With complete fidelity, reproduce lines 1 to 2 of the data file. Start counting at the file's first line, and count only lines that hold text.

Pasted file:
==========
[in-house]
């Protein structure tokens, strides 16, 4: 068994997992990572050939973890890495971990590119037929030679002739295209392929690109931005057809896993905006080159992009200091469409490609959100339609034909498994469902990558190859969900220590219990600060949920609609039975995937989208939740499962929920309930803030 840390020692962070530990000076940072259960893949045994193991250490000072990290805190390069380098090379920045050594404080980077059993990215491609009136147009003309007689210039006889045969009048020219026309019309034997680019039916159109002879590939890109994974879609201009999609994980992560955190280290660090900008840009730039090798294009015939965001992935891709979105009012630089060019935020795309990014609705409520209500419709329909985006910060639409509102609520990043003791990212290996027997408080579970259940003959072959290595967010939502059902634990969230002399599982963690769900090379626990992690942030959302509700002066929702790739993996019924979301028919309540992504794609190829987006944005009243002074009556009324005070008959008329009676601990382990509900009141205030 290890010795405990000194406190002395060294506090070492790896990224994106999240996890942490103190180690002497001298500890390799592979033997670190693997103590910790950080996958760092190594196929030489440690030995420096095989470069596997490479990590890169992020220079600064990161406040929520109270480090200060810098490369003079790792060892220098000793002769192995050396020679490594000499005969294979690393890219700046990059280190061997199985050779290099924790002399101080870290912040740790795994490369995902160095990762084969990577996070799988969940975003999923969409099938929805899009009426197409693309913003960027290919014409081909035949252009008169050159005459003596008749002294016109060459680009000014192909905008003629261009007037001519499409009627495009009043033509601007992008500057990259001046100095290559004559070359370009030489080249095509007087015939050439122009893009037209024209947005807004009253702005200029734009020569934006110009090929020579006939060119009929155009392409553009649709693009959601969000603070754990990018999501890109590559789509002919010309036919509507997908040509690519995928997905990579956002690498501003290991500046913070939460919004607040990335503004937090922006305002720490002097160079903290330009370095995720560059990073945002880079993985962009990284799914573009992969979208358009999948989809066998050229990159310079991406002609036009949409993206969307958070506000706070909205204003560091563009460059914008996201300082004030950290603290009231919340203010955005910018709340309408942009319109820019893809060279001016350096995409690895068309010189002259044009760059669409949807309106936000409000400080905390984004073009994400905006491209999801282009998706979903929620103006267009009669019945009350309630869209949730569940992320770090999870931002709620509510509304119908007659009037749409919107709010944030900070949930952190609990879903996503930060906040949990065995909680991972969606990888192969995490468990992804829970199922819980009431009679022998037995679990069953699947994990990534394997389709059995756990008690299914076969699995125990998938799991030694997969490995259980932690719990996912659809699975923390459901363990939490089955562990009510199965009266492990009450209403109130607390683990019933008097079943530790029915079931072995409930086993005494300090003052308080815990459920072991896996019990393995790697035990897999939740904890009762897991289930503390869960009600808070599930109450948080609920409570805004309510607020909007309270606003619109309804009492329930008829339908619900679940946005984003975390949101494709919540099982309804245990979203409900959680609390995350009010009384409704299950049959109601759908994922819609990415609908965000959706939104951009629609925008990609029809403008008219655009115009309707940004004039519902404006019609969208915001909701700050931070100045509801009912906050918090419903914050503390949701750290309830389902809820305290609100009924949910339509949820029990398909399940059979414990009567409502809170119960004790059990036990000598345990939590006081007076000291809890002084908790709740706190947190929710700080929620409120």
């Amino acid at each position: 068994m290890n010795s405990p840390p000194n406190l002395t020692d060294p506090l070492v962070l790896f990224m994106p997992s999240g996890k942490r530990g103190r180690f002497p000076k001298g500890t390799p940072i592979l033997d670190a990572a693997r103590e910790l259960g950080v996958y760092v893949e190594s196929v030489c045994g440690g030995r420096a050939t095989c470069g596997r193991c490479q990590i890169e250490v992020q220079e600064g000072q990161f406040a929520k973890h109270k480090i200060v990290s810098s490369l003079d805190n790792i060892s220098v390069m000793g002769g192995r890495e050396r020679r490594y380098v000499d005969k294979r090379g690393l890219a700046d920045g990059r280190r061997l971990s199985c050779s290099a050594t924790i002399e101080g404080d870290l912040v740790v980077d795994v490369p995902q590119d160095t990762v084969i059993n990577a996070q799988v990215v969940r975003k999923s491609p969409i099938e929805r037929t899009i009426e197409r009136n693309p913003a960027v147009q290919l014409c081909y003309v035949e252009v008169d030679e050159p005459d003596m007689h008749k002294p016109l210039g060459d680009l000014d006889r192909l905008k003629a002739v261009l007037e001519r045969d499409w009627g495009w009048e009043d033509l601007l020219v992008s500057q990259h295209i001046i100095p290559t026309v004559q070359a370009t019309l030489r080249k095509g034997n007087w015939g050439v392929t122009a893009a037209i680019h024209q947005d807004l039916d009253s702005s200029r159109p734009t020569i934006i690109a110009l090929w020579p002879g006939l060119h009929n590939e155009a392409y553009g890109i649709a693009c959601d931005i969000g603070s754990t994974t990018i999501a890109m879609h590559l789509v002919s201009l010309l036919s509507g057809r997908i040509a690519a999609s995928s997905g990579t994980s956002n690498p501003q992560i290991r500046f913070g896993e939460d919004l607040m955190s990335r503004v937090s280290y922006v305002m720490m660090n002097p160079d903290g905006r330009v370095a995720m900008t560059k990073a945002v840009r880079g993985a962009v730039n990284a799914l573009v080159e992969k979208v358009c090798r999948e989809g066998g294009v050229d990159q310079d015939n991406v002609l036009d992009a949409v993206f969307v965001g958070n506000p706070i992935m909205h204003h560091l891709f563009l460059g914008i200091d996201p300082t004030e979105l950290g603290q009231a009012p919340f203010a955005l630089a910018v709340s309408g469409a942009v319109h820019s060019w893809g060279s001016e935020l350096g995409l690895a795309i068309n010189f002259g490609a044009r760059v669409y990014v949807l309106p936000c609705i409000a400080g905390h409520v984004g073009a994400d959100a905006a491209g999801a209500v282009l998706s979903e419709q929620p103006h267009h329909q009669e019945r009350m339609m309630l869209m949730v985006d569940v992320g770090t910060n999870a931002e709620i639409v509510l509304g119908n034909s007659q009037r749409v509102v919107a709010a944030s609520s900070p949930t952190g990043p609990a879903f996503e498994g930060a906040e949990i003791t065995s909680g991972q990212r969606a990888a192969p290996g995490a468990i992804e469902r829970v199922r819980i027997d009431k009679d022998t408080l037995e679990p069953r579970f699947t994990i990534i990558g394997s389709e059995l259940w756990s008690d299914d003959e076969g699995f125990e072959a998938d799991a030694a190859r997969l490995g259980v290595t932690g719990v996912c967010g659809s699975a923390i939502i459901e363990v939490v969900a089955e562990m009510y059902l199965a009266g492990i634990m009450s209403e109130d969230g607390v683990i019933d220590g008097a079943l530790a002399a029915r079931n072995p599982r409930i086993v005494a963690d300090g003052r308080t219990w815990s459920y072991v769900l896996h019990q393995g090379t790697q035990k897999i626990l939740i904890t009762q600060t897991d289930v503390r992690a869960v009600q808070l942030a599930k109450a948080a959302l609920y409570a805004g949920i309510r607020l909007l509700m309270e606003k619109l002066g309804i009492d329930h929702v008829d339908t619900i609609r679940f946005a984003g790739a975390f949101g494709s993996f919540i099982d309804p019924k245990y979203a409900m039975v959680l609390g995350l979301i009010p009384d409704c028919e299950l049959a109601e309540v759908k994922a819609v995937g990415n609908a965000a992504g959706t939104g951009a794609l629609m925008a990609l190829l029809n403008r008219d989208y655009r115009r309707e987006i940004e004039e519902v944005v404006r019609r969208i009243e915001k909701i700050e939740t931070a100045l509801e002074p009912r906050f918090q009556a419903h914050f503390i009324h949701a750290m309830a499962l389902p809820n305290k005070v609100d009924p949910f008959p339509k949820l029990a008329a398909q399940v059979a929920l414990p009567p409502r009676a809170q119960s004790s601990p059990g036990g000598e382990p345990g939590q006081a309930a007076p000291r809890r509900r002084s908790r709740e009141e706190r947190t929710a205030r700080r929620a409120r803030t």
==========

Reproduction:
[in-house]
């Protein structure tokens, strides 16, 4: 068994997992990572050939973890890495971990590119037929030679002739295209392929690109931005057809896993905006080159992009200091469409490609959100339609034909498994469902990558190859969900220590219990600060949920609609039975995937989208939740499962929920309930803030 840390020692962070530990000076940072259960893949045994193991250490000072990290805190390069380098090379920045050594404080980077059993990215491609009136147009003309007689210039006889045969009048020219026309019309034997680019039916159109002879590939890109994974879609201009999609994980992560955190280290660090900008840009730039090798294009015939965001992935891709979105009012630089060019935020795309990014609705409520209500419709329909985006910060639409509102609520990043003791990212290996027997408080579970259940003959072959290595967010939502059902634990969230002399599982963690769900090379626990992690942030959302509700002066929702790739993996019924979301028919309540992504794609190829987006944005009243002074009556009324005070008959008329009676601990382990509900009141205030 290890010795405990000194406190002395060294506090070492790896990224994106999240996890942490103190180690002497001298500890390799592979033997670190693997103590910790950080996958760092190594196929030489440690030995420096095989470069596997490479990590890169992020220079600064990161406040929520109270480090200060810098490369003079790792060892220098000793002769192995050396020679490594000499005969294979690393890219700046990059280190061997199985050779290099924790002399101080870290912040740790795994490369995902160095990762084969990577996070799988969940975003999923969409099938929805899009009426197409693309913003960027290919014409081909035949252009008169050159005459003596008749002294016109060459680009000014192909905008003629261009007037001519499409009627495009009043033509601007992008500057990259001046100095290559004559070359370009030489080249095509007087015939050439122009893009037209024209947005807004009253702005200029734009020569934006110009090929020579006939060119009929155009392409553009649709693009959601969000603070754990990018999501890109590559789509002919010309036919509507997908040509690519995928997905990579956002690498501003290991500046913070939460919004607040990335503004937090922006305002720490002097160079903290330009370095995720560059990073945002880079993985962009990284799914573009992969979208358009999948989809066998050229990159310079991406002609036009949409993206969307958070506000706070909205204003560091563009460059914008996201300082004030950290603290009231919340203010955005910018709340309408942009319109820019893809060279001016350096995409690895068309010189002259044009760059669409949807309106936000409000400080905390984004073009994400905006491209999801282009998706979903929620103006267009009669019945009350309630869209949730569940992320770090999870931002709620509510509304119908007659009037749409919107709010944030900070949930952190609990879903996503930060906040949990065995909680991972969606990888192969995490468990992804829970199922819980009431009679022998037995679990069953699947994990990534394997389709059995756990008690299914076969699995125990998938799991030694997969490995259980932690719990996912659809699975923390459901363990939490089955562990009510199965009266492990009450209403109130607390683990019933008097079943530790029915079931072995409930086993005494300090003052308080815990459920072991896996019990393995790697035990897999939740904890009762897991289930503390869960009600808070599930109450948080609920409570805004309510607020909007309270606003619109309804009492329930008829339908619900679940946005984003975390949101494709919540099982309804245990979203409900959680609390995350009010009384409704299950049959109601759908994922819609990415609908965000959706939104951009629609925008990609029809403008008219655009115009309707940004004039519902404006019609969208915001909701700050931070100045509801009912906050918090419903914050503390949701750290309830389902809820305290609100009924949910339509949820029990398909399940059979414990009567409502809170119960004790059990036990000598345990939590006081007076000291809890002084908790709740706190947190929710700080929620409120």